OTTAWA—The federal Conservatives are taking aim at Prime Minister Justin Trudeau’s top aide as they press the government over its handling of a sexual−misconduct complaint against general Jonathan Vance.
The Tories on Friday tabled a proposed motion calling for Trudeau to dismiss his chief of staff, Katie Telford, after another of the prime minister’s advisers suggested she knew about the allegation against Vance three years ago.
Trudeau defended Telford last week even as he told reporters and parliamentarians that no one in his office or Defence Minister Harjit Sajjan’s office knew the allegation against Vance was of a sexual nature.
That appeared to contradict the testimony of then−military ombudsman Gary Walbourne, who first flagged the allegation to Sajjan in March 2018, as well as internal government documents suggesting officials in both offices did know.
Walbourne testified two months ago that he told Sajjan the complaint related to “inappropriate sexual behaviour.”
The Conservative motion is one of three that the party can choose to go to a vote in the House of Commons on Tuesday, and comes as the Commons’ defence committee prepares to resume debate over whether to call Telford to testify.
Liberal committee members talked out the clock Friday in a bid to stall opposition attempts to have Telford appear to answer questions.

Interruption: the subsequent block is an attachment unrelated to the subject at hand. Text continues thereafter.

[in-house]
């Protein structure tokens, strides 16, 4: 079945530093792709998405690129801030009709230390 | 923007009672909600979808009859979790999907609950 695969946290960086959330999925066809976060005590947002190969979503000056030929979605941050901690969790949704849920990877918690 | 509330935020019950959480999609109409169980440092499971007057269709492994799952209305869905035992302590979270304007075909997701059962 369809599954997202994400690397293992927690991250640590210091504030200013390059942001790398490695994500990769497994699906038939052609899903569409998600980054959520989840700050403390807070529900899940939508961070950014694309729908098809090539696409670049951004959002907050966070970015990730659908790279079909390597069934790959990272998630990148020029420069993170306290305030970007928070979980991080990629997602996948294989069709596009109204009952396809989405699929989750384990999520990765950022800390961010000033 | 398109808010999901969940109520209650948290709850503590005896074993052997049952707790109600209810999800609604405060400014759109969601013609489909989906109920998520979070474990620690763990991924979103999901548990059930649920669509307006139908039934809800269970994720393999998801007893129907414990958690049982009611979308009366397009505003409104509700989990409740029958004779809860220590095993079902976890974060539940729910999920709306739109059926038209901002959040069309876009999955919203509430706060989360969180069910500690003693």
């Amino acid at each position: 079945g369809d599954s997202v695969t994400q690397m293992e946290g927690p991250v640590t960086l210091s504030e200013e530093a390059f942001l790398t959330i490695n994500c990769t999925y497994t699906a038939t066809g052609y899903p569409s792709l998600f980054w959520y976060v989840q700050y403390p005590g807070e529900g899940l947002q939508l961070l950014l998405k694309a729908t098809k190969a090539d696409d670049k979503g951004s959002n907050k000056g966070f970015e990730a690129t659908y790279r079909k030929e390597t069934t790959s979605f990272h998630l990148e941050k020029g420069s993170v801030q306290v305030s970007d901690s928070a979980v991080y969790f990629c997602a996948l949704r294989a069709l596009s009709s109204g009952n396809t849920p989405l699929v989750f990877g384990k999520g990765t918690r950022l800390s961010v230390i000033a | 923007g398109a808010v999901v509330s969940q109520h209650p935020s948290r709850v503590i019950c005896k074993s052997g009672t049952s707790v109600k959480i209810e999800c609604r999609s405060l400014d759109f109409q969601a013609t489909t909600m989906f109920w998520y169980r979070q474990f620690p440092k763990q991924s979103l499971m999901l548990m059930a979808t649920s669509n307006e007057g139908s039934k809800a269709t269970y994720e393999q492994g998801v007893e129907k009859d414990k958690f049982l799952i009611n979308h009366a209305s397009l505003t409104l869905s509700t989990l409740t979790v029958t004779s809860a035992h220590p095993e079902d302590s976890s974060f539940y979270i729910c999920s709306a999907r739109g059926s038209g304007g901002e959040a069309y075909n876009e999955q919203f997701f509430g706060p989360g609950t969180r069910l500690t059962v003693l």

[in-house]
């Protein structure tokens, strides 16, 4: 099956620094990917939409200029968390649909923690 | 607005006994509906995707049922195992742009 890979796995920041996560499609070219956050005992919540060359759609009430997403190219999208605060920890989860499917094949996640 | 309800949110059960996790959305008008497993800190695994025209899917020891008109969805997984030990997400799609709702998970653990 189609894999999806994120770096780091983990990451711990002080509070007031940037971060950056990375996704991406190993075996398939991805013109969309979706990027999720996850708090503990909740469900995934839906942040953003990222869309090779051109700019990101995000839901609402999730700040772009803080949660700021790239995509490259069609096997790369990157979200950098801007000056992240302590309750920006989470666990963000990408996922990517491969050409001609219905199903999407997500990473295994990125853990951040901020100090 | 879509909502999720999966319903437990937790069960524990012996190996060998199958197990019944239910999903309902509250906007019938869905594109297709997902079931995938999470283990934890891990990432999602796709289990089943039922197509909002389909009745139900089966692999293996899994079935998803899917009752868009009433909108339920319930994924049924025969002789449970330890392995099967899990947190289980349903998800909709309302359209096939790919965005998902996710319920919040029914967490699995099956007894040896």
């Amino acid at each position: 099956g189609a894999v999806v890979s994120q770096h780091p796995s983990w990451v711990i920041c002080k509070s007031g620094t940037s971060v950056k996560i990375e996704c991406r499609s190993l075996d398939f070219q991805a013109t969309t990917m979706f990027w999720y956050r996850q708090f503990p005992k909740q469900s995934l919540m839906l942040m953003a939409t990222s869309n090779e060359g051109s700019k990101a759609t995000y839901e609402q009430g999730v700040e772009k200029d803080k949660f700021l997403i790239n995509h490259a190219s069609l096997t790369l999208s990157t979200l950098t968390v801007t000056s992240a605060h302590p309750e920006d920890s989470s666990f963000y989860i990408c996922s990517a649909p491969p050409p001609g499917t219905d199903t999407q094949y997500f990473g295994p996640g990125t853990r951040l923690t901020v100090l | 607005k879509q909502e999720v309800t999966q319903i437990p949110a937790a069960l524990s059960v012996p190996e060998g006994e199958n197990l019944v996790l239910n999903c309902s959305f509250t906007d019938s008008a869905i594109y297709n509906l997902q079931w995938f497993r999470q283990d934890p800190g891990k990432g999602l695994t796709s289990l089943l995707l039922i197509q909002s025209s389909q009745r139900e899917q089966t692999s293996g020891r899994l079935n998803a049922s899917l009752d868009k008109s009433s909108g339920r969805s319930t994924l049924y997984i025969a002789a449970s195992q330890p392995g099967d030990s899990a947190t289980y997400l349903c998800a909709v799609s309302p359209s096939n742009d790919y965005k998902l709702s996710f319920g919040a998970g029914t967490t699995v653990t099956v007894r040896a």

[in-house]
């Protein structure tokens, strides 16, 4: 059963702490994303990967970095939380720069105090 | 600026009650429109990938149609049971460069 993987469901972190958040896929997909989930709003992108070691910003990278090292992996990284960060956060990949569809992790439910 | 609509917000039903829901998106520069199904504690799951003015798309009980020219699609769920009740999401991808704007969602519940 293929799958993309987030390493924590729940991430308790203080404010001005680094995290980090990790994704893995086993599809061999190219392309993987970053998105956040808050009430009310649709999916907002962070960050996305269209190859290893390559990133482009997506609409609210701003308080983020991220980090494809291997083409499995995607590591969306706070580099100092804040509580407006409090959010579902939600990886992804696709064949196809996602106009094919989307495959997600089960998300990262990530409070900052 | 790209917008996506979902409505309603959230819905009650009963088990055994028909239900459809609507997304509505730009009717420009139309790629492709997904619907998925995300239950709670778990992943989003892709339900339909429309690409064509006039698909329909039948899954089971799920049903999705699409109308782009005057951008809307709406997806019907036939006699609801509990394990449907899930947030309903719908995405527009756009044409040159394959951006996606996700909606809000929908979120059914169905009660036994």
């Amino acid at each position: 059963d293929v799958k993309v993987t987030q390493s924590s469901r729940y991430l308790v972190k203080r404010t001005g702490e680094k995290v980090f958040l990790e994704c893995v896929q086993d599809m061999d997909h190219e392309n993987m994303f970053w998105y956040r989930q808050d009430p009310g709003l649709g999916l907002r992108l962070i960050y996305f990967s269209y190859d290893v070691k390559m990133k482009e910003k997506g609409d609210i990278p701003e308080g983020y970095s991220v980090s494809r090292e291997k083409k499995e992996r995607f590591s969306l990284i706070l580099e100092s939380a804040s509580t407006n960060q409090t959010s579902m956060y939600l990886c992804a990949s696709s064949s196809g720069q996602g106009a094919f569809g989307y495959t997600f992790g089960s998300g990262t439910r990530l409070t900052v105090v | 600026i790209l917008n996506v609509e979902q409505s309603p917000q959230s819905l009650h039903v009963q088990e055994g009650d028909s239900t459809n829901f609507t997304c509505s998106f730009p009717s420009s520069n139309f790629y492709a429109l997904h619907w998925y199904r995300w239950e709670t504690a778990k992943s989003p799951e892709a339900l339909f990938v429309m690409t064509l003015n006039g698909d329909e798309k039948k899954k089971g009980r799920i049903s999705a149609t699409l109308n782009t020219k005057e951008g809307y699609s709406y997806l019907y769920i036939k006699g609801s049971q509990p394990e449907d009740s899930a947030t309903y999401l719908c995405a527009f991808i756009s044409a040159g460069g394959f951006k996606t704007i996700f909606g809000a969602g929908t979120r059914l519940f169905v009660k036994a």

The Tories, who regularly put several motions on notice but can only choose one, could also ask MPs to condemn Iran’s election to the UN status of women commission or criticize a bill that would let the government regulate social−media content.
While opposition parties have more seats in the House than the Liberals, meaning any could pass, such motions are symbolic and are not binding on the government.
Telford has served as Trudeau’s most senior staffer since forming government in 2015.
The prime minister lost his other most trusted adviser, Gerald Butts, after the latter resigned during the SNC Lavalin affair in February 2019.
Sajjan, meanwhile, sidestepped repeated questions about whether he knew the nature of the complaint against Vance as he appeared Sunday on different political talk shows on television.
“It does not matter what the complaint actually was, a complaint was brought forward about the chief of defence staff, and at that time what we needed to do was take immediate action so that could be looked into properly, and that was done,” he told CTV’s Question Period.
The minister also told Global News, which first reported on the allegation against Vance in February, that he “didn’t have much details on that.”
However, documents obtained by Global under access to information laws showed that on the same day his office asked civil servants to open a probe, bureaucrats were referring to “sexual harassment” in internal emails.
While the nature of the complaint reported by Walbourne has not been confirmed, Global News has reported that it involves a lewd email Vance allegedly sent to a service member he significantly outranked in 2012, before he became commander of Canada’s military.
Vance has not responded to requests for comment from The Canadian Press, but Global has reported he denies any wrongdoing. He stepped down as chief of the defence staff in January and has since retired from the military.
By Lee Berthiaume